MADISON, WI — The Wisconsin State Assembly has just passed Gov. Scott Walker’s budget repair bill, including its controversial provisions to eliminate almost all collective bargaining rights for public employee unions as well as many other provisions to weaken union organizing.
After much buildup in the 61-hour debate — of Republicans wanting things to be over, and Democrats railing against Republicans who they said would cut off debate — at about 1 AM Speaker Pro Tempore Bill Kramer (R) announced that he would hear a voice vote for a roll call on final passage. Immediately, the majority Republicans shouted their ayes, and the Democrats were booing, as they tried to be recognized to demand a separate motion to cut off debate.
Then Kramer called the vote. Within seconds, the digital vote system on the wall announced 51 ayes and 17 nays, and voting was suddenly closed. With a total of 96 members, that got to a majority for the bill but left 28 members who hadn’t had a chance yet to vote.
At that point, the Democrats got up, chanting “Shame! Shame! Shame!” and similar exclamations, as the Republicans filed out of the room.
There were many Democrats I spoke to and overheard in the chamber, who said they didn’t get a chance to vote, or that they were pushing the “No” button at their desks as hard as they could — keep in mind that a majority of their 38-member caucus was recorded as casting no votes at all. (Interesting to note there were also four Republicans who voted no — after having joined every party-line vote against Democratic amendments. Some Dems speculated that the GOP leadership had allowed some Assembly Republicans in marginal districts to skip the vote or vote ‘no’ on the final tally.)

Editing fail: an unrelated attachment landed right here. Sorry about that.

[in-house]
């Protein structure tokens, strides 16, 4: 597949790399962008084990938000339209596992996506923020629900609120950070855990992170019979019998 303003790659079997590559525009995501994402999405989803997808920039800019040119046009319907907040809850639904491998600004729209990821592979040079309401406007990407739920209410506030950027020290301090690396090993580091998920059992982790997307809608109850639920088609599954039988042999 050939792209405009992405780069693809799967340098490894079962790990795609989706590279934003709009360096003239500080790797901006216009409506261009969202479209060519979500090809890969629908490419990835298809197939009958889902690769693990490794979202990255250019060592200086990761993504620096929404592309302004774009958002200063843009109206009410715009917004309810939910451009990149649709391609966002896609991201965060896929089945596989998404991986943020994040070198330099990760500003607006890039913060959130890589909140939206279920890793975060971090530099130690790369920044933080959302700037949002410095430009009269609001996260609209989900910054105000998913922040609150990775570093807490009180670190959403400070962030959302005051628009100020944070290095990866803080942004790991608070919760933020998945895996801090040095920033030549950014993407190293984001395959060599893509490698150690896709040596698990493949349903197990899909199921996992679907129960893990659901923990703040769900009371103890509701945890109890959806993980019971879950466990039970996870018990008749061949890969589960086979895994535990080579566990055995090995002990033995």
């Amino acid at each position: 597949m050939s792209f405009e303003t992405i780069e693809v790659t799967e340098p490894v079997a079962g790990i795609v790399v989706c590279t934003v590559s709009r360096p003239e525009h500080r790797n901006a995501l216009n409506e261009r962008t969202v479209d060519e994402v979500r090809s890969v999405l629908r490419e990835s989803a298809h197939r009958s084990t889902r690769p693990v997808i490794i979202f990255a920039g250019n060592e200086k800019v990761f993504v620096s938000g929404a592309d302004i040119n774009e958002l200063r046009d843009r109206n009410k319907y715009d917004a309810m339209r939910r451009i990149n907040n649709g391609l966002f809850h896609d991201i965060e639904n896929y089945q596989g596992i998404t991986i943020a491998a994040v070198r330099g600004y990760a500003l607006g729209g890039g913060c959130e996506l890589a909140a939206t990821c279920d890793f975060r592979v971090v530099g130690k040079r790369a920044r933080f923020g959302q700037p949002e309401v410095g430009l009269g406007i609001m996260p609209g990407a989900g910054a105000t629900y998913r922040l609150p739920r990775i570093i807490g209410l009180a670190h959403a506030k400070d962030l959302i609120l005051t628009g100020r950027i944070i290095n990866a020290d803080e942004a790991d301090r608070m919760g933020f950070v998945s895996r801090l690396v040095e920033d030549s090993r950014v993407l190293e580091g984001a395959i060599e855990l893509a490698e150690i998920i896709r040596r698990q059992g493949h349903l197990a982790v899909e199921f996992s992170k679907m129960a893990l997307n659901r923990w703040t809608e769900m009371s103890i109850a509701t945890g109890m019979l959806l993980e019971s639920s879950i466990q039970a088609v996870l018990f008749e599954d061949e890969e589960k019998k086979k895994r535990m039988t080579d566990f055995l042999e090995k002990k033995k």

Some of the Democrats I spoke to, such as state Rep. Kelda Roys, maintained that the vote was illegal. Let’s see whether they pursue such avenues in court.
Soon after the vote, as local CBS affiliate reporter Jessica Arp showed me in a video replay in the press room, an unidentified Democratic legislator could be seen throwing his papers and a beverage of some kind into the air in the heat of passion, as the booing broke out after final passage.
Afterwards, the Dems filed out into the rotunda, to cheers of “Thank you! Thank you!” from the protesters who have filled the halls of the Capitol for over a week. An interesting question has been whether the day and night Capitol building protests would end after this vote. But as I write this in the Capitol’s press room, it’s up in the air to me whether the protesters will even clear out at all. I can still hear them chanting and singing songs out in the halls — including at least one round of “Hell no, we won’t go!”
Keep in mind that this is not the end of the issue — far from it. The 14 state Senate Democrats remain in exile in Illinois, preventing the state Senate from having the three-fifths quorum required to take a vote on the budget. For now, Wisconsin has become ground zero in an unexpected but pitched battle over the political future of the labor movement and the question of whether the Tea Party-fueled GOP resurgence of 2010 will trigger a backlash all its own.
Watch the moment the surprise vote went down: